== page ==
3. Poverty spec L300 panel vans were very popular with builders/ roofers/ plumbers/etc. in the Netherlands. Despite never having worked in the building trade, I’ve driven all sorts of van variants: petrol and diesel, short and long wheel base, standard and high roof, but never 4x4s or minibuses. They’re a joy to drive, especially the column shift version. L400s were a bit more comfy, but never as popular for some reason.

    1. A joy to drive in town and country, I should add. They’re horrible on the motorway.

  4. Fairly sure we got the 4WD versions of these in Oz, although it has been years (probably a decade plus) since I last saw one.

    Interestingly, Australia got quite a lot of this type of converted-van-type jobs in the early 1980s, including the Bongo and Nissan Vanette. As was mentioned above, safety was the big killer for these types of vehicles – both perceived and real. That and the fact that, even for their intended role, the dynamics really weren’t up to much – certainly, the Ford Spectron was called “atrocious” in print, and it was far from atypical. We didn’t get the Espace or the first-generation Voyager, so the really big sea-change in the market was marked by another Mitsubishi product – the first-generation Nimbus (nee Space Wagon) in 1984, with the egg-shape Tarago/Previa coming along in 1990 to wipe out the remainder of the market for those who really needed eight seats. And to be fair, the Tarago really was a clever piece of kit for what it was – the things were absolutely everywhere for a while back then. It certainly made a lot more sense than the alternative eight-seater in Toyota’s lineup (the 80-Series Landcruiser, which was what the rich kids got ferried around in).

    The market’s concerns over safety for these type of LCV-derived vehicles were demonstrated when in 1993, confronted with the soaring yen, Toyota was desperate to get something on the market below the by-now-stratospherically-priced Tarago. Their response was a TownAce fitted with eight seats called the Spacia. Despite the cheap price, it tanked – word about its safety credentials got around quickly.

    1. The Previa leaps out as the best alternative yet it misses the sliding doors and the feeling of a house on wheels. VW still make the Caravelle. That does the trick though it strikes me as costing more and being bigger.

  5. There is the Trafic, the Primastar and the Vivaro, they all come as busses too. The Hyundai H1, the Multivan, the Mercedes versions, they are all fairly common up here in Sweden. I drive a 9 seat Vivaro myself.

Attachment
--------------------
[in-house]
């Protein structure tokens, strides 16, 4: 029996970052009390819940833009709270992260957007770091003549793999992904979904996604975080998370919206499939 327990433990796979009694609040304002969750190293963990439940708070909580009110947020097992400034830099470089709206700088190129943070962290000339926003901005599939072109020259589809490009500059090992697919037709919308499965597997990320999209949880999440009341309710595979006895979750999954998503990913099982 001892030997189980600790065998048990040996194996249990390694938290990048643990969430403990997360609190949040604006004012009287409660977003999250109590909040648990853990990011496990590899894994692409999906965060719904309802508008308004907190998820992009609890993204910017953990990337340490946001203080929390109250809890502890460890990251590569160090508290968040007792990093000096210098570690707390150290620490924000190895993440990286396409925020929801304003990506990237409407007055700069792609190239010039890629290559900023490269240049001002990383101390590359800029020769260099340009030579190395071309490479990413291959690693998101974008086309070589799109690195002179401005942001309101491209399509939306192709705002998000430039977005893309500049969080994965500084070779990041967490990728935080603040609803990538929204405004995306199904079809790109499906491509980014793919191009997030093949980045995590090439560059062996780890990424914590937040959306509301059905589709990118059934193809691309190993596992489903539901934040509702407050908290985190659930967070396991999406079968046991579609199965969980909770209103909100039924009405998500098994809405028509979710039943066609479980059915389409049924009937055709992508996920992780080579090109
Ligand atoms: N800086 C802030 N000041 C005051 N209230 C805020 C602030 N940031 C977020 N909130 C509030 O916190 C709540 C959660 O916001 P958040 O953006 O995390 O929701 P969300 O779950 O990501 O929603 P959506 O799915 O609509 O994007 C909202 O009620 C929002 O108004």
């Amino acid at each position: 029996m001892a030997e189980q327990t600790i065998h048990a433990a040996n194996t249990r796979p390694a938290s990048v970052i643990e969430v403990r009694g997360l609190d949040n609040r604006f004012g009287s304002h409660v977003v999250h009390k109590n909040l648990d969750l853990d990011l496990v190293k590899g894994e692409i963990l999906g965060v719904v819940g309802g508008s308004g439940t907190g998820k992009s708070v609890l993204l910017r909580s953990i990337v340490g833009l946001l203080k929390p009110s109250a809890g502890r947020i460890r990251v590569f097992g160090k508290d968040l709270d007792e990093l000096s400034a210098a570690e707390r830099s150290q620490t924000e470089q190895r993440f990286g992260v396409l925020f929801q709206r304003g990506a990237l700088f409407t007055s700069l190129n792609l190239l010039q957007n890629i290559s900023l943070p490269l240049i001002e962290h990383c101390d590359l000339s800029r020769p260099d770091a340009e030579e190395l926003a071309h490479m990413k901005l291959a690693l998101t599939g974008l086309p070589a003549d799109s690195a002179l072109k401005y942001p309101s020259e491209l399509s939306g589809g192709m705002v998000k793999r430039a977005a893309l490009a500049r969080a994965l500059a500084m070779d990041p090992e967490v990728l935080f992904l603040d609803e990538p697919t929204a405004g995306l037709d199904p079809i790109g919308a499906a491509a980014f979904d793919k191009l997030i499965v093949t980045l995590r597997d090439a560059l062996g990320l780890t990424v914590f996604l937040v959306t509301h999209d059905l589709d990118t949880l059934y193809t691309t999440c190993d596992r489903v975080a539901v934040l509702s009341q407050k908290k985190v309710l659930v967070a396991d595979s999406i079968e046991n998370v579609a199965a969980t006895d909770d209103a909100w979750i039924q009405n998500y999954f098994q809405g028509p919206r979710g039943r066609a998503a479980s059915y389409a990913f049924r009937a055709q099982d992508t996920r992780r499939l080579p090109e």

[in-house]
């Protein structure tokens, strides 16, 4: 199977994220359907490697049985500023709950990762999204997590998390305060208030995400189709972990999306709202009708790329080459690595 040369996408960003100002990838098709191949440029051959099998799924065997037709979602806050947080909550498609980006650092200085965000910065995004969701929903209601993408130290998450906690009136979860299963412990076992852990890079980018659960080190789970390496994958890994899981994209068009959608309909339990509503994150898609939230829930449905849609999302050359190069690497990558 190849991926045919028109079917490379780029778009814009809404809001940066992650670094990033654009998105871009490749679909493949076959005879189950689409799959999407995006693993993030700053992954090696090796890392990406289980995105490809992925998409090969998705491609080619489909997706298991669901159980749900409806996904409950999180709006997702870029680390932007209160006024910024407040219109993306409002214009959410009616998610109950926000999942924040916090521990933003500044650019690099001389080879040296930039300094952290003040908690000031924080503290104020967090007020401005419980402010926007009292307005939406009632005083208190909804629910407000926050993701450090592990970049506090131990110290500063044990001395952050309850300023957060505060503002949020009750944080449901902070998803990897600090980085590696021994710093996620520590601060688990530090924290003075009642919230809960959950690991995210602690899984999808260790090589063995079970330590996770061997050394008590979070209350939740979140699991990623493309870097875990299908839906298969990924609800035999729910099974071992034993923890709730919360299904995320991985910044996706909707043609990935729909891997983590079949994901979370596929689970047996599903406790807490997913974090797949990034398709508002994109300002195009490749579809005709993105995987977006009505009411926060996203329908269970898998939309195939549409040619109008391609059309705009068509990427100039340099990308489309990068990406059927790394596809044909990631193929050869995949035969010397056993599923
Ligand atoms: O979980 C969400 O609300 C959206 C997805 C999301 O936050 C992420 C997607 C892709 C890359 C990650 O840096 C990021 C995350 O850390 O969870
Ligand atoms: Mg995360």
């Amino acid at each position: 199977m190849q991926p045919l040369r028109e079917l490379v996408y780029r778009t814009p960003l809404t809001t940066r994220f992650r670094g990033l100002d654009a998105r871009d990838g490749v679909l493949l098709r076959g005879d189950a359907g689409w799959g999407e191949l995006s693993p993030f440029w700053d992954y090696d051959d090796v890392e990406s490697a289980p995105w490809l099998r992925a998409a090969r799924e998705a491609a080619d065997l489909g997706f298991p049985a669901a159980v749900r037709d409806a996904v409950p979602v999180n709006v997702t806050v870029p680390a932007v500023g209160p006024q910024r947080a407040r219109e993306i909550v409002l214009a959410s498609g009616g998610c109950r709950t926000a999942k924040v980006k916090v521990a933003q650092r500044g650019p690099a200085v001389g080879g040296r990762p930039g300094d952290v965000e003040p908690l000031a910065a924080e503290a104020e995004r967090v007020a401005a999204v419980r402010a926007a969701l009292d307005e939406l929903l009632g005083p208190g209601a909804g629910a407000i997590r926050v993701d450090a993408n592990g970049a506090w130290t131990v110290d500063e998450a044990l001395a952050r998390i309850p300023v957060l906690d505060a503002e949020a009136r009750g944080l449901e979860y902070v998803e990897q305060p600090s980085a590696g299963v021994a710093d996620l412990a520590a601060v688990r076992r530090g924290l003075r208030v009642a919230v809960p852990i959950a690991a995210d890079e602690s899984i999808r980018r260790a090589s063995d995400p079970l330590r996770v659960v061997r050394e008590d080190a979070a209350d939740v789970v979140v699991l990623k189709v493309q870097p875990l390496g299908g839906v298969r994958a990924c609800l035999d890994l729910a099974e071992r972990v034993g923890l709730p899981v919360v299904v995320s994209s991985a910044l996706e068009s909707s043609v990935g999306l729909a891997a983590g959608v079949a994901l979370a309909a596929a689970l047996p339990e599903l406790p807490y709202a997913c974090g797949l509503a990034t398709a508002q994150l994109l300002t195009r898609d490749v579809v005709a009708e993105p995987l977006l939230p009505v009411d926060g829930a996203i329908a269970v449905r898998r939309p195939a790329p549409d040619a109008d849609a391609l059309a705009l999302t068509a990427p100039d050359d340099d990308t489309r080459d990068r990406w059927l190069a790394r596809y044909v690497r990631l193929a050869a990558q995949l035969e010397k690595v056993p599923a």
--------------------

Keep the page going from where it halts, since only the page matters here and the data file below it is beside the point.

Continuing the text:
6. When static, it looks like the perfect car. When driving, less so. I dislike crossovers and SUVs, but – with Christmas fast approaching – I know which I would choose for a gloomy winter’s motorway trip.

  7. Seeing this reminded me of a once owned Toyota Space Cruiser which was early days for this type of luxury van and one we as a family of four enjoyed immensely.
    Commanding driving position that had a floating feel due its extreme forward location, load flexibility, luxury of second heating and ventilation for rear seating plus their own electrically opening full sunroof and not forgetting those plush velour seats.
    Downsides,first on the scene of any frontal accident and being part of the crash structure!

    1. Another just remembered downside of ownership was being commandeered by all and sundry to transport others goods or people when their own vehicle choice was inadequate.
      Thinking back we have had prior experience of a small Mercedes bus a type one and type two VW bus plus a Ford Aerostar.
      As experienced I have found the concept very alluring and in reality very practical.

  8. They were / are common here in NZ. I drove some during the ’80s and always remembered them as truly awful to drive. Loads of free play in the steering, loads of understeer, crap brakes, little wet grip, and asthmatic sounding. Still, I was driving a Citroen GS at the time, so most other vehicles seemed crap in comparison.

  9. Actually, I quite like L300 🙂 I am currently looking into buying one with 2.4 petrol engine, with air con, twin sunroofs, etc.
    I do agree that cab forward vans do not give same protection as new one with engine in front. That’s true for full-frontal crash (although some of these van carry spare whell in front, which could do wonders in similar situation 🙂 ). However, with up to 40% offset frontal crash, they are as dangerous as any pre-2007-ish, that failed some crashtests in USA. Also, in almost all cars, any crash at speed about mandated 65km/h, could be fatal, with or without airbags.
    So, to be safer, drive more carefully and slower.